Protest in Hong Kong before the vote on national security legislation

Chinese Communist Party legislators will meet from Sunday to support the controversial national security legislation pertaining to Hong Kong. About fifty people were arrested during a demonstration of resistance to this text, which its opponents consider to be freedom.

Hundreds of Hong Kong residents marched quietly through the city’s streets on Sunday, June 28, to protest the controversial National Security Act. Hong Kong police have arrested 53 people, while on mainland China national lawmakers are once again studying this text, which is accused of targeting the opposition in autonomous territory.

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Beijing and Hong Kong executives declare that such legislation is necessary to restore stability in the former British colony, which returned to China in 1997 and was shaken last year by monstrous demonstrations against the central power.

For critics of the law, including the Democratic opposition from Hong Kong, the United States, the G7 countries and the European Union, the text risks undermining the autonomy and freedom of territory.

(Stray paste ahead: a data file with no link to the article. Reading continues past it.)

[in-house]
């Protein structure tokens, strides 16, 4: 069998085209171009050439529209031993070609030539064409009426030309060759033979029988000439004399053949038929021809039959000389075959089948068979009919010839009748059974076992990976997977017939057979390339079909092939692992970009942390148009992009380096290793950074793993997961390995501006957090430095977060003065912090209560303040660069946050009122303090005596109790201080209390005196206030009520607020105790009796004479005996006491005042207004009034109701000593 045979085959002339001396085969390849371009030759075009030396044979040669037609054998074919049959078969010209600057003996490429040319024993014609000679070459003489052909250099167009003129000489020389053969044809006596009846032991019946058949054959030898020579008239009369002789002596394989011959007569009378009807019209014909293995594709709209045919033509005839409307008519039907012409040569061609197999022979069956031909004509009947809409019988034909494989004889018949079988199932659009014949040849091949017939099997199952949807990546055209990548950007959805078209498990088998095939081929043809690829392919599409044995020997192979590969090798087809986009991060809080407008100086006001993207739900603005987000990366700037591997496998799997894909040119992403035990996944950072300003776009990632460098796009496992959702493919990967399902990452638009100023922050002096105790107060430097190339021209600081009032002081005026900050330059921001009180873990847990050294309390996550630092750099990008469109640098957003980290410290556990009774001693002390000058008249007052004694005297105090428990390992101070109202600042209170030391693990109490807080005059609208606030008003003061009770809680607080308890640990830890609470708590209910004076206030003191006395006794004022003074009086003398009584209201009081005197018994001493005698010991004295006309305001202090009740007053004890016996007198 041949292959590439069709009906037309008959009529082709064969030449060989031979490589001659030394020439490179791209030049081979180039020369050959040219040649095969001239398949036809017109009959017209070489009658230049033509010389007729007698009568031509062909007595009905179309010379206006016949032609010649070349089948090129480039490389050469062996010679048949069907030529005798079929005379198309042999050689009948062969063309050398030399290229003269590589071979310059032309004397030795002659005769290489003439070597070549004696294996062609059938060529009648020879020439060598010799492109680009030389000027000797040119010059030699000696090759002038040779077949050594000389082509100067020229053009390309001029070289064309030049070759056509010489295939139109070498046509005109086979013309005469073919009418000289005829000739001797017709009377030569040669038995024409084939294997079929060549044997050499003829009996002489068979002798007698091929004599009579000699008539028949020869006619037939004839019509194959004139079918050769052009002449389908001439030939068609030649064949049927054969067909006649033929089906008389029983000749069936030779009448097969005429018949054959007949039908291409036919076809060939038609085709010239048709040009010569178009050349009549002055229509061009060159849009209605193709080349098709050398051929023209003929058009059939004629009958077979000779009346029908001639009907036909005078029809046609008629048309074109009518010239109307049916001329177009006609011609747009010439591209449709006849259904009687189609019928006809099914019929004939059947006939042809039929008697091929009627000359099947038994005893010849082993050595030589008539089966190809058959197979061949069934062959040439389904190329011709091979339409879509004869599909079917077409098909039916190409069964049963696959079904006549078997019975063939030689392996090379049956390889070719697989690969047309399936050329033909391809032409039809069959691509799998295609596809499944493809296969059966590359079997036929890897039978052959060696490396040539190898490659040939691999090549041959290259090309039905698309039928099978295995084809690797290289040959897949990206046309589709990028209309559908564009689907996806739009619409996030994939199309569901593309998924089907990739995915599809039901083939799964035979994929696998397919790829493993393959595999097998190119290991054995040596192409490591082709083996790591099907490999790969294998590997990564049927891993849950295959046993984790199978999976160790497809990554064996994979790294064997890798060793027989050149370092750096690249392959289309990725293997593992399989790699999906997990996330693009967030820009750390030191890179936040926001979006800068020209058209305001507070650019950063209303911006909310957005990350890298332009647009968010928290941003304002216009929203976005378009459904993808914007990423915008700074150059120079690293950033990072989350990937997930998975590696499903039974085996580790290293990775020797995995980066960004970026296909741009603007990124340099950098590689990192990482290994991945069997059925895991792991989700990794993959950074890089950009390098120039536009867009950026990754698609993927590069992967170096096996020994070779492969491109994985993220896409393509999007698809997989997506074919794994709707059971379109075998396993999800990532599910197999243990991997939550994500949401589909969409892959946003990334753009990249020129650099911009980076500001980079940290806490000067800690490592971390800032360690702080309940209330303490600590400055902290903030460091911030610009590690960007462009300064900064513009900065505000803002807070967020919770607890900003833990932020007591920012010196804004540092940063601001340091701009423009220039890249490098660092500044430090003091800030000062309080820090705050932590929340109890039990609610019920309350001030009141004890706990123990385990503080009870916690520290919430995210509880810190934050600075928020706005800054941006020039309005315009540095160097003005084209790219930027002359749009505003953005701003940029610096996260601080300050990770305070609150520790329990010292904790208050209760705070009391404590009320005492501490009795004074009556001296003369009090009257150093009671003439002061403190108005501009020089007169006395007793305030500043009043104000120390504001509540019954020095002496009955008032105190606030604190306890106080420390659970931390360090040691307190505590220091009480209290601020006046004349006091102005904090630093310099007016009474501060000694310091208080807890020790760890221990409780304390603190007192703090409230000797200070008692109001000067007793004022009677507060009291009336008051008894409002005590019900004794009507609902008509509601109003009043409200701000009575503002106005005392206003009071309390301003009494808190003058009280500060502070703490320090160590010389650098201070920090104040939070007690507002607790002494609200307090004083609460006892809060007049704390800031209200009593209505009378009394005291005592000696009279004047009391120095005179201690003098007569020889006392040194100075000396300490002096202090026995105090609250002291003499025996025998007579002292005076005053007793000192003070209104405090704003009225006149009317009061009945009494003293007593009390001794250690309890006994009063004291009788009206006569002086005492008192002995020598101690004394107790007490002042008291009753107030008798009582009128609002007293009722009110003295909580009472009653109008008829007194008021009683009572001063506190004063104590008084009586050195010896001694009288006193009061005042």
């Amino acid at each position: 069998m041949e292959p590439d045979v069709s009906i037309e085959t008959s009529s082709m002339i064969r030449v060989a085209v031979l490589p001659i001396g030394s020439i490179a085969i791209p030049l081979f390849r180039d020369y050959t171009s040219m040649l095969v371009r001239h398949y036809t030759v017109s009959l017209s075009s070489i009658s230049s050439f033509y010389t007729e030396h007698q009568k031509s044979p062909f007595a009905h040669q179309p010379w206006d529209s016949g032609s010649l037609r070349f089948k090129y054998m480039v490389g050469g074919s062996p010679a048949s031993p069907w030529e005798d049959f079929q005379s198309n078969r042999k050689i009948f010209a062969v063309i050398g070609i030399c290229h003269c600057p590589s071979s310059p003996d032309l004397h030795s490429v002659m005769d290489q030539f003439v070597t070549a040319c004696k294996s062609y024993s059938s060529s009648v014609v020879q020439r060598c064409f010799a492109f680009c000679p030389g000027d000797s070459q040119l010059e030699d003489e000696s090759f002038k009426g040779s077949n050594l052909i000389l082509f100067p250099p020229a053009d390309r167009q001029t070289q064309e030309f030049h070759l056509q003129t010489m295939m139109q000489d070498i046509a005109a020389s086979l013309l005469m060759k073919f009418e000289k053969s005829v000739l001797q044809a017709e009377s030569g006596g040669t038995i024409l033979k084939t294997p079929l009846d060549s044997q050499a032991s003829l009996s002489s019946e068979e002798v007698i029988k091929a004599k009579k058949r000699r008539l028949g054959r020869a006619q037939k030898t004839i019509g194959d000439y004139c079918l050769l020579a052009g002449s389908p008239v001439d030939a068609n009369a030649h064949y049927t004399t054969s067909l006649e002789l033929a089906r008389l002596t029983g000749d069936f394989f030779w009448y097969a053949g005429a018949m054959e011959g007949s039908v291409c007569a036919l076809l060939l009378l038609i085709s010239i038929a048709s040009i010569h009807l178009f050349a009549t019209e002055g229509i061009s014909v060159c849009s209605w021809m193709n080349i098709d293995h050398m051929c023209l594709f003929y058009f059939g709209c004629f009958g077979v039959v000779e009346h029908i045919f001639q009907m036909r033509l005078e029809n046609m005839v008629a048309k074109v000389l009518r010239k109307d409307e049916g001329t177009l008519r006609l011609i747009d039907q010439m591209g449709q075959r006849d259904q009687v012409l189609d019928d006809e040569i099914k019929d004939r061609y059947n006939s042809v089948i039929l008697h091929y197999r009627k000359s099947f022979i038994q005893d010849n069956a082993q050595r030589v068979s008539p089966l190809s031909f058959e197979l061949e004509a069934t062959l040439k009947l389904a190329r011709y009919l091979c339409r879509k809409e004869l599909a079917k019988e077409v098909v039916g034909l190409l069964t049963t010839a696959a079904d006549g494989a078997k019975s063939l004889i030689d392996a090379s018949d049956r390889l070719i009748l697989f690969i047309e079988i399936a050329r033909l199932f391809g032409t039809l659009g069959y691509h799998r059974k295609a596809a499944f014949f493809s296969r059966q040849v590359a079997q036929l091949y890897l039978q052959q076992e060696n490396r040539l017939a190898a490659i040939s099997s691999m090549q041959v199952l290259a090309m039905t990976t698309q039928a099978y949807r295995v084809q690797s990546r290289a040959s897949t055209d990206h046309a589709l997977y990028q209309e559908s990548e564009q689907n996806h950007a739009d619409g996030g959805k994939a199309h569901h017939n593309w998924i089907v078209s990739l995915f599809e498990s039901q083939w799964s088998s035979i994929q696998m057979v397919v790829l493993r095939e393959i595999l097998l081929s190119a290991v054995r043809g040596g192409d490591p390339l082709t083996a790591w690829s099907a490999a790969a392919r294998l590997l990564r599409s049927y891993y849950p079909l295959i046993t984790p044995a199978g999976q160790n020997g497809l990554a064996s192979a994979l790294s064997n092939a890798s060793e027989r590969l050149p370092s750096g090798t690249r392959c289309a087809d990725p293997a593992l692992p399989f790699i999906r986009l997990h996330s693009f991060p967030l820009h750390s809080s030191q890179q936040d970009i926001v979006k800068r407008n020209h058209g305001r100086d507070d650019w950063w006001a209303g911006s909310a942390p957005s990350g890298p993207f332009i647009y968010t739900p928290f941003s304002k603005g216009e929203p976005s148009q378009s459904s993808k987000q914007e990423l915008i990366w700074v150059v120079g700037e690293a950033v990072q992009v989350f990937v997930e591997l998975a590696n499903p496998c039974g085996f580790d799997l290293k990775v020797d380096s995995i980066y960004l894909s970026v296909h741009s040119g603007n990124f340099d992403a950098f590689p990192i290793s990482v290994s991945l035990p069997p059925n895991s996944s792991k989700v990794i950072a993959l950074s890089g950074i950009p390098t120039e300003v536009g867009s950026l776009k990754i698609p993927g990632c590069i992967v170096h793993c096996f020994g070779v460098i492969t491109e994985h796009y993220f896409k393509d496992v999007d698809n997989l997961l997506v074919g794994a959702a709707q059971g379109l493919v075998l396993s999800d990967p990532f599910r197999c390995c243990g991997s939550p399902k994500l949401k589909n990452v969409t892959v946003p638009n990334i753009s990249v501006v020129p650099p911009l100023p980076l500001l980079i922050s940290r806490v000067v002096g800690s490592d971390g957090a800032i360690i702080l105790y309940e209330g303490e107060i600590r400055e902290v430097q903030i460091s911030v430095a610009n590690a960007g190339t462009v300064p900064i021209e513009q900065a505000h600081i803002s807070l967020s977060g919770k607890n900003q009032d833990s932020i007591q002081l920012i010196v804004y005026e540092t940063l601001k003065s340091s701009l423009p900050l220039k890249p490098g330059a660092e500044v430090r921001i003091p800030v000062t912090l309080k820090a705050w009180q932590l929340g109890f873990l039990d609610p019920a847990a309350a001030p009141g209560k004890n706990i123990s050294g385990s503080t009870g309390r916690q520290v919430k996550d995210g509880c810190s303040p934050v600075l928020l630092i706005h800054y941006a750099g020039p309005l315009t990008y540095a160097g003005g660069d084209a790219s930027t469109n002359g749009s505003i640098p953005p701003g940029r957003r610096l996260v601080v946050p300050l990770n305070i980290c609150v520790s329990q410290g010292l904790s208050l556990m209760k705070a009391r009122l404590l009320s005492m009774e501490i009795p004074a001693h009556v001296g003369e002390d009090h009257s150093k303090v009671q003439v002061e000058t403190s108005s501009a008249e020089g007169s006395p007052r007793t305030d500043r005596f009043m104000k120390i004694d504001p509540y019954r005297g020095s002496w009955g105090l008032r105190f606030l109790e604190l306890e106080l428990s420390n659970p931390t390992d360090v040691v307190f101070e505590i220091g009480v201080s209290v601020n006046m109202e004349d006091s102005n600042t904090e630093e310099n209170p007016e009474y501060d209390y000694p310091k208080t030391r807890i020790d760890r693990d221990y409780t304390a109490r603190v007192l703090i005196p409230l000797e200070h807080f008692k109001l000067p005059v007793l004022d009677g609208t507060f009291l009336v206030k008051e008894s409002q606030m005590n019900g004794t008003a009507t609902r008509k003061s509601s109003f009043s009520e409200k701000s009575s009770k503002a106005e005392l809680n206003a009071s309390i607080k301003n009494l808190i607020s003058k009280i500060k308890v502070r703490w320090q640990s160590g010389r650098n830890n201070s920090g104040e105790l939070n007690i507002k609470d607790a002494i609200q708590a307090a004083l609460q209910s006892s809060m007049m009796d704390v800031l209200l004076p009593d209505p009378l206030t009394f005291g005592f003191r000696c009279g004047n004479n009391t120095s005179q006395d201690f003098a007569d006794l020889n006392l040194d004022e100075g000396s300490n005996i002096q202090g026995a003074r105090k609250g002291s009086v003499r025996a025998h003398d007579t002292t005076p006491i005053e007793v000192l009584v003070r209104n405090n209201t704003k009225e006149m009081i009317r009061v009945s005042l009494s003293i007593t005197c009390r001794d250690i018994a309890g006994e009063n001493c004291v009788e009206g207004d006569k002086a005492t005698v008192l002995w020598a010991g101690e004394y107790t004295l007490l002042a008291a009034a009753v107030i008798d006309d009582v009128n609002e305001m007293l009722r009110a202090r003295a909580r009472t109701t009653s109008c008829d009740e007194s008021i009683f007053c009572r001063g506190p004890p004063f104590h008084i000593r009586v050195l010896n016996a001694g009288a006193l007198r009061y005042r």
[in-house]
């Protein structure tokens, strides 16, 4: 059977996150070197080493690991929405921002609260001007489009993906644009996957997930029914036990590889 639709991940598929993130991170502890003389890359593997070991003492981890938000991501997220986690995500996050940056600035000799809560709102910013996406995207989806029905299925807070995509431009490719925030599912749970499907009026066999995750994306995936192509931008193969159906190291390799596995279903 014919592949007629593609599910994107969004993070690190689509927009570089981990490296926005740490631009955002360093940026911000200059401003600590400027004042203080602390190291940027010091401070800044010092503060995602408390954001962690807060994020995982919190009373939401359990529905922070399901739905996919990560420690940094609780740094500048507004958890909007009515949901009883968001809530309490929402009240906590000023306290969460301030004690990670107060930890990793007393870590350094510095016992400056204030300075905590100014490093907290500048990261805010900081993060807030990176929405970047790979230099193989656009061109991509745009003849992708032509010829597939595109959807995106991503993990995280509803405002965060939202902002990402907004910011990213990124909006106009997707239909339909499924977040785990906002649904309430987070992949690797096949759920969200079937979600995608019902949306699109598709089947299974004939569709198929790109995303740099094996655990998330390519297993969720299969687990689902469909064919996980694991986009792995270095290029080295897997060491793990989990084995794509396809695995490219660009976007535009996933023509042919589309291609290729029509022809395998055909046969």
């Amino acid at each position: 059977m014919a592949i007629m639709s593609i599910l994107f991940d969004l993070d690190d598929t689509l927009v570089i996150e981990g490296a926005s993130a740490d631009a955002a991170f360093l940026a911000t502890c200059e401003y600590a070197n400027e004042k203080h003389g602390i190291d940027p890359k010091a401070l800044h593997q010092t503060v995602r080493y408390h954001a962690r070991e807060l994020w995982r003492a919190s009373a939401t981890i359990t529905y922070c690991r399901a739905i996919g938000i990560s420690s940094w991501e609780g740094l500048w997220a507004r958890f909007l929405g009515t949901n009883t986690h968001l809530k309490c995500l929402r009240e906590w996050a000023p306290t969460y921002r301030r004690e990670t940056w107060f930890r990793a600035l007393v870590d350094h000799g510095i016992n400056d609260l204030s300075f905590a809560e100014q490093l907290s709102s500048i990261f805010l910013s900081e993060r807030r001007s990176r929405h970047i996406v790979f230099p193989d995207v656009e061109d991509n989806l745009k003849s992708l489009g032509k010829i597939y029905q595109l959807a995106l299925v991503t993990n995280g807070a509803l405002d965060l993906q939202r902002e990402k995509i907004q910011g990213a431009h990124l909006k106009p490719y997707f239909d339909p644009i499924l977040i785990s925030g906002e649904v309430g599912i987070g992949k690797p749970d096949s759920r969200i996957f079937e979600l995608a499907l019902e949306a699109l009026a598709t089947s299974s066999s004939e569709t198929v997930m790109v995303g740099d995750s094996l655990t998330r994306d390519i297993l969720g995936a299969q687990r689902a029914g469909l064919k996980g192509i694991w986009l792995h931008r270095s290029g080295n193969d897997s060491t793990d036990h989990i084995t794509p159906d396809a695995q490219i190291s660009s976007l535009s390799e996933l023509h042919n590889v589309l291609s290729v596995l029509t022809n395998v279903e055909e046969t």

Great autonomy for the territory

The Legislative Assembly of the Standing Committee of the National Parliament, a body comprised by the Chinese Communist Party (CCP), is expected to last for three days. A vote is expected a priori Monday or Tuesday. No new details were given about the content of the text.

The law is aimed at separatism, terrorism, subversion and cooperation with foreigners and a “national security body” under the central government should be set up in Hong Kong, the China News Agency reported in June.

Since the surrender, the territory has enjoyed great autonomy from China. People from Hong Kong, for example, enjoy freedom of speech and independent justice.

Article 23 of the “Constitution”, which has served as the Hong Kong Mini Constitution since 1997, provides that the region will adopt a law that prohibits “treason, isolation, sedition (and) subversion”.

The Legislative Council (LegCo, Hong Kong Parliament) had already attempted to enact such legislation in 2003, but had given up on demonstrations in the city’s streets.

With AFP